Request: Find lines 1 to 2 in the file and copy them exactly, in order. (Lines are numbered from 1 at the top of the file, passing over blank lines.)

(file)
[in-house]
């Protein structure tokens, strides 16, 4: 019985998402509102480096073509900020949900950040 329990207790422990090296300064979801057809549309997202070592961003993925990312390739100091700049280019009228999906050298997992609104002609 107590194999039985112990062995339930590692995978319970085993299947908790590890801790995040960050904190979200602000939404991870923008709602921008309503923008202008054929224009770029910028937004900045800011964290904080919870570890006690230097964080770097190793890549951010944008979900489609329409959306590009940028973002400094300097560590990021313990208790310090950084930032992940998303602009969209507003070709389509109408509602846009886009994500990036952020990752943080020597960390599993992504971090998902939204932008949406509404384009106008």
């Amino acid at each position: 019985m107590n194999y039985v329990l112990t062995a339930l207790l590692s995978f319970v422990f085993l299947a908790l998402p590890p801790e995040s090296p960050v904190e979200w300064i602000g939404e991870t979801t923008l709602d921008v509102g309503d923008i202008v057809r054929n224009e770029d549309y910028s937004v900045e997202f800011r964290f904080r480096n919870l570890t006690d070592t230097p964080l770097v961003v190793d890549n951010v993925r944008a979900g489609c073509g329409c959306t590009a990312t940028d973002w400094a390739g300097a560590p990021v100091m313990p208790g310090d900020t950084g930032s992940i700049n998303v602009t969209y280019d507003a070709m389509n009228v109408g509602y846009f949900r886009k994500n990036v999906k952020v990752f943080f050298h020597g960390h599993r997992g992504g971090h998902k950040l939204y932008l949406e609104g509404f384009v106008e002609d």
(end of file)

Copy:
[in-house]
């Protein structure tokens, strides 16, 4: 019985998402509102480096073509900020949900950040 329990207790422990090296300064979801057809549309997202070592961003993925990312390739100091700049280019009228999906050298997992609104002609 107590194999039985112990062995339930590692995978319970085993299947908790590890801790995040960050904190979200602000939404991870923008709602921008309503923008202008054929224009770029910028937004900045800011964290904080919870570890006690230097964080770097190793890549951010944008979900489609329409959306590009940028973002400094300097560590990021313990208790310090950084930032992940998303602009969209507003070709389509109408509602846009886009994500990036952020990752943080020597960390599993992504971090998902939204932008949406509404384009106008």